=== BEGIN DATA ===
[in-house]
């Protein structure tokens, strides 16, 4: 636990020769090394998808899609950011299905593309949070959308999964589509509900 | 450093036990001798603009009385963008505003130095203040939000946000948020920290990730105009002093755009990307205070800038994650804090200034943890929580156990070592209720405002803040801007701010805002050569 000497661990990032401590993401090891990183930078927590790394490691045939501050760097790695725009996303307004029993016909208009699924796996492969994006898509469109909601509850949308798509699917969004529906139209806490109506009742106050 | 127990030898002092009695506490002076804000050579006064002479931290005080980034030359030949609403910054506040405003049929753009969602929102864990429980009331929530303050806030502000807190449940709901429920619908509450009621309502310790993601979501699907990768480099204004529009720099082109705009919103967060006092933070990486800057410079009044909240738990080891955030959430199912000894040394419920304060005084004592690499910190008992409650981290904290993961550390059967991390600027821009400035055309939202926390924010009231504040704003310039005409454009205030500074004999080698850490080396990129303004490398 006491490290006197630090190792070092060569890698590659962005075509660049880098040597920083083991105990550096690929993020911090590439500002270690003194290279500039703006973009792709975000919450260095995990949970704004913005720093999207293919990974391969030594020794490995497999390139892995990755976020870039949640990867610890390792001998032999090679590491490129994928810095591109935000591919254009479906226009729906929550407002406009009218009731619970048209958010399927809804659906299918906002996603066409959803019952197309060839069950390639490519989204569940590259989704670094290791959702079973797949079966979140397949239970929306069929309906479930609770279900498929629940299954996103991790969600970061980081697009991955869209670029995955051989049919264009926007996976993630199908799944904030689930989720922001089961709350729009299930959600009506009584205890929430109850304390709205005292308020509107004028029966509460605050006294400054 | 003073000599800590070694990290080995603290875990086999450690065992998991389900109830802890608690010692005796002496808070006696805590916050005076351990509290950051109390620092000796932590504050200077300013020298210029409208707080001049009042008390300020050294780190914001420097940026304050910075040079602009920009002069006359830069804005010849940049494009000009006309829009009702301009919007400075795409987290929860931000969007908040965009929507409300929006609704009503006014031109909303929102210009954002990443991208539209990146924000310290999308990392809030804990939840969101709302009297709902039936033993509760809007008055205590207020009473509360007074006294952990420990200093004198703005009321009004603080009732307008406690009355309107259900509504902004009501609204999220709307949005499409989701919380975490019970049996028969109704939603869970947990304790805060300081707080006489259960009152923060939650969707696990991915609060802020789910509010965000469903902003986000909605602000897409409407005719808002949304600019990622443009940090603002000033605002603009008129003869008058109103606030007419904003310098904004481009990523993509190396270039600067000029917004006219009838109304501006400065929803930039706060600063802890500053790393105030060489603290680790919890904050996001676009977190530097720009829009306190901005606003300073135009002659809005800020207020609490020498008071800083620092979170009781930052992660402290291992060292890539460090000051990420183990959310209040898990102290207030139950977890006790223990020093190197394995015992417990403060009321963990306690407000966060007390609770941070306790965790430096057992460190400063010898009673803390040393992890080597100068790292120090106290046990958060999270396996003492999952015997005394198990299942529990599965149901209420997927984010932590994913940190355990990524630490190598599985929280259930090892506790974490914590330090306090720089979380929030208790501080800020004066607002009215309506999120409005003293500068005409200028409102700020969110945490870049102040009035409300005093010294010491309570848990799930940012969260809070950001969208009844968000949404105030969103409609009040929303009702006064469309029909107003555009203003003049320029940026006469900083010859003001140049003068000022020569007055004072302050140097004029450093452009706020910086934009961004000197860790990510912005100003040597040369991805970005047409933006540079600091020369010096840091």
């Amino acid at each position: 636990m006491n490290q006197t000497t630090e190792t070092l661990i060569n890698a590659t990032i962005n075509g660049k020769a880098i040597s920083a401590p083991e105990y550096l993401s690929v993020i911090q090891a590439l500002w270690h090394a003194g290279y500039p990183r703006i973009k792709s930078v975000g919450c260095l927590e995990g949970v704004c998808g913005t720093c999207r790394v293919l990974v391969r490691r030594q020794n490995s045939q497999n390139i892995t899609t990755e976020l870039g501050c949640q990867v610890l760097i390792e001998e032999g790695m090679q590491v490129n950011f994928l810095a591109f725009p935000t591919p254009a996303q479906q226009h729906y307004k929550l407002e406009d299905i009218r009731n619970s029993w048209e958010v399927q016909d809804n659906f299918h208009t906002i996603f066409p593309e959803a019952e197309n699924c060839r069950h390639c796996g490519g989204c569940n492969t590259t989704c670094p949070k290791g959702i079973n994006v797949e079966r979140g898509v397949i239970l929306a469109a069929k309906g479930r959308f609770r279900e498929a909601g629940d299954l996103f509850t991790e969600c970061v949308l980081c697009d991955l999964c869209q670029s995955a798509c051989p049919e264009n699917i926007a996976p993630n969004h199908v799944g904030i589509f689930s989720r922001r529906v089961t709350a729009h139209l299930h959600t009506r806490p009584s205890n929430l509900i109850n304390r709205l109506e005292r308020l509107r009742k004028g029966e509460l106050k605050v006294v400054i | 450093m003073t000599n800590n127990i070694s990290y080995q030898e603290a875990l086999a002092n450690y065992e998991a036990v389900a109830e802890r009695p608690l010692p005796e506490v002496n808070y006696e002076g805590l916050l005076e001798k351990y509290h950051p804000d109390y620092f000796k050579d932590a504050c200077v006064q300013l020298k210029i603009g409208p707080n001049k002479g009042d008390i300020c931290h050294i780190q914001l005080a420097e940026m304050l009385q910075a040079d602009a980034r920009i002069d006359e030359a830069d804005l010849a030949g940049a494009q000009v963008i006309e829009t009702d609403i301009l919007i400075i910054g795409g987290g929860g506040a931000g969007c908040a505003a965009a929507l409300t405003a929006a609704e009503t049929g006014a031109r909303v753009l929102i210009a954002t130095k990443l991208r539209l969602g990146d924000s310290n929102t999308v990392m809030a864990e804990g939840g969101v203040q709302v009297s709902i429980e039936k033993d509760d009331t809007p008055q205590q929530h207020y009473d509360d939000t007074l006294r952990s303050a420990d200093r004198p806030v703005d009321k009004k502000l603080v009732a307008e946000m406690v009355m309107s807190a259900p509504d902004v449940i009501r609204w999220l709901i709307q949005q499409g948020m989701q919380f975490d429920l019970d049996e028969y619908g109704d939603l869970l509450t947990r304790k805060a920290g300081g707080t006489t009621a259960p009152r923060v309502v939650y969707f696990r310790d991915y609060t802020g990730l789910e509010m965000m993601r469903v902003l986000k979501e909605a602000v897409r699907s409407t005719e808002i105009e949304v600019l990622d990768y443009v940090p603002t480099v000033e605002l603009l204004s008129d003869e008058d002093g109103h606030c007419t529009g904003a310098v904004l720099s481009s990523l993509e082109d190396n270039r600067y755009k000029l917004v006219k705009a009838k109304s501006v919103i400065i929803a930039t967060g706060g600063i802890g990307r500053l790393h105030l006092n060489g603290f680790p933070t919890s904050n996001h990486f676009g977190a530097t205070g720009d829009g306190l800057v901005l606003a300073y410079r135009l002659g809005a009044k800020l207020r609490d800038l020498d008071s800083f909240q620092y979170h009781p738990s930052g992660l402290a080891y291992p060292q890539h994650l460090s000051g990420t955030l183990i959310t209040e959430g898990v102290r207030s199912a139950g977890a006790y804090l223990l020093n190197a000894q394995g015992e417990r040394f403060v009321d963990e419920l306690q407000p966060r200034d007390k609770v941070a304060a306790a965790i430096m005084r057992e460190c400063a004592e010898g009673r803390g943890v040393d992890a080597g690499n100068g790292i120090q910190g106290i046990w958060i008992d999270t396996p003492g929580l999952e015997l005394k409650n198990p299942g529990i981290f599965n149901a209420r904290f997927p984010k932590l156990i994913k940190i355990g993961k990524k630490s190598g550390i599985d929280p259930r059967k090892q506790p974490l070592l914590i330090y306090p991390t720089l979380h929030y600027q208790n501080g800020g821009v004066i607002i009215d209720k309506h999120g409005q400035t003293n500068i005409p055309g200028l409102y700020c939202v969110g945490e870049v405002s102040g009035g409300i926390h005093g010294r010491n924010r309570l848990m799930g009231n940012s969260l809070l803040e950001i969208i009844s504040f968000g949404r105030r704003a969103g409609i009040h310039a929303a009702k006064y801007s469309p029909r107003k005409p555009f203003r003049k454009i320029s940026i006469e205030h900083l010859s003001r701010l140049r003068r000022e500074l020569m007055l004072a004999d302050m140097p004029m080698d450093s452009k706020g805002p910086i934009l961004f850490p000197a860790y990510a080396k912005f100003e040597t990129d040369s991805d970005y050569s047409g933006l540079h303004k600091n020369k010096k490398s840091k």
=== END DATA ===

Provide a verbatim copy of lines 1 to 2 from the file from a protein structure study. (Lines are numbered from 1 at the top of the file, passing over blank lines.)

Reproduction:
[in-house]
């Protein structure tokens, strides 16, 4: 636990020769090394998808899609950011299905593309949070959308999964589509509900 | 450093036990001798603009009385963008505003130095203040939000946000948020920290990730105009002093755009990307205070800038994650804090200034943890929580156990070592209720405002803040801007701010805002050569 000497661990990032401590993401090891990183930078927590790394490691045939501050760097790695725009996303307004029993016909208009699924796996492969994006898509469109909601509850949308798509699917969004529906139209806490109506009742106050 | 127990030898002092009695506490002076804000050579006064002479931290005080980034030359030949609403910054506040405003049929753009969602929102864990429980009331929530303050806030502000807190449940709901429920619908509450009621309502310790993601979501699907990768480099204004529009720099082109705009919103967060006092933070990486800057410079009044909240738990080891955030959430199912000894040394419920304060005084004592690499910190008992409650981290904290993961550390059967991390600027821009400035055309939202926390924010009231504040704003310039005409454009205030500074004999080698850490080396990129303004490398 006491490290006197630090190792070092060569890698590659962005075509660049880098040597920083083991105990550096690929993020911090590439500002270690003194290279500039703006973009792709975000919450260095995990949970704004913005720093999207293919990974391969030594020794490995497999390139892995990755976020870039949640990867610890390792001998032999090679590491490129994928810095591109935000591919254009479906226009729906929550407002406009009218009731619970048209958010399927809804659906299918906002996603066409959803019952197309060839069950390639490519989204569940590259989704670094290791959702079973797949079966979140397949239970929306069929309906479930609770279900498929629940299954996103991790969600970061980081697009991955869209670029995955051989049919264009926007996976993630199908799944904030689930989720922001089961709350729009299930959600009506009584205890929430109850304390709205005292308020509107004028029966509460605050006294400054 | 003073000599800590070694990290080995603290875990086999450690065992998991389900109830802890608690010692005796002496808070006696805590916050005076351990509290950051109390620092000796932590504050200077300013020298210029409208707080001049009042008390300020050294780190914001420097940026304050910075040079602009920009002069006359830069804005010849940049494009000009006309829009009702301009919007400075795409987290929860931000969007908040965009929507409300929006609704009503006014031109909303929102210009954002990443991208539209990146924000310290999308990392809030804990939840969101709302009297709902039936033993509760809007008055205590207020009473509360007074006294952990420990200093004198703005009321009004603080009732307008406690009355309107259900509504902004009501609204999220709307949005499409989701919380975490019970049996028969109704939603869970947990304790805060300081707080006489259960009152923060939650969707696990991915609060802020789910509010965000469903902003986000909605602000897409409407005719808002949304600019990622443009940090603002000033605002603009008129003869008058109103606030007419904003310098904004481009990523993509190396270039600067000029917004006219009838109304501006400065929803930039706060600063802890500053790393105030060489603290680790919890904050996001676009977190530097720009829009306190901005606003300073135009002659809005800020207020609490020498008071800083620092979170009781930052992660402290291992060292890539460090000051990420183990959310209040898990102290207030139950977890006790223990020093190197394995015992417990403060009321963990306690407000966060007390609770941070306790965790430096057992460190400063010898009673803390040393992890080597100068790292120090106290046990958060999270396996003492999952015997005394198990299942529990599965149901209420997927984010932590994913940190355990990524630490190598599985929280259930090892506790974490914590330090306090720089979380929030208790501080800020004066607002009215309506999120409005003293500068005409200028409102700020969110945490870049102040009035409300005093010294010491309570848990799930940012969260809070950001969208009844968000949404105030969103409609009040929303009702006064469309029909107003555009203003003049320029940026006469900083010859003001140049003068000022020569007055004072302050140097004029450093452009706020910086934009961004000197860790990510912005100003040597040369991805970005047409933006540079600091020369010096840091």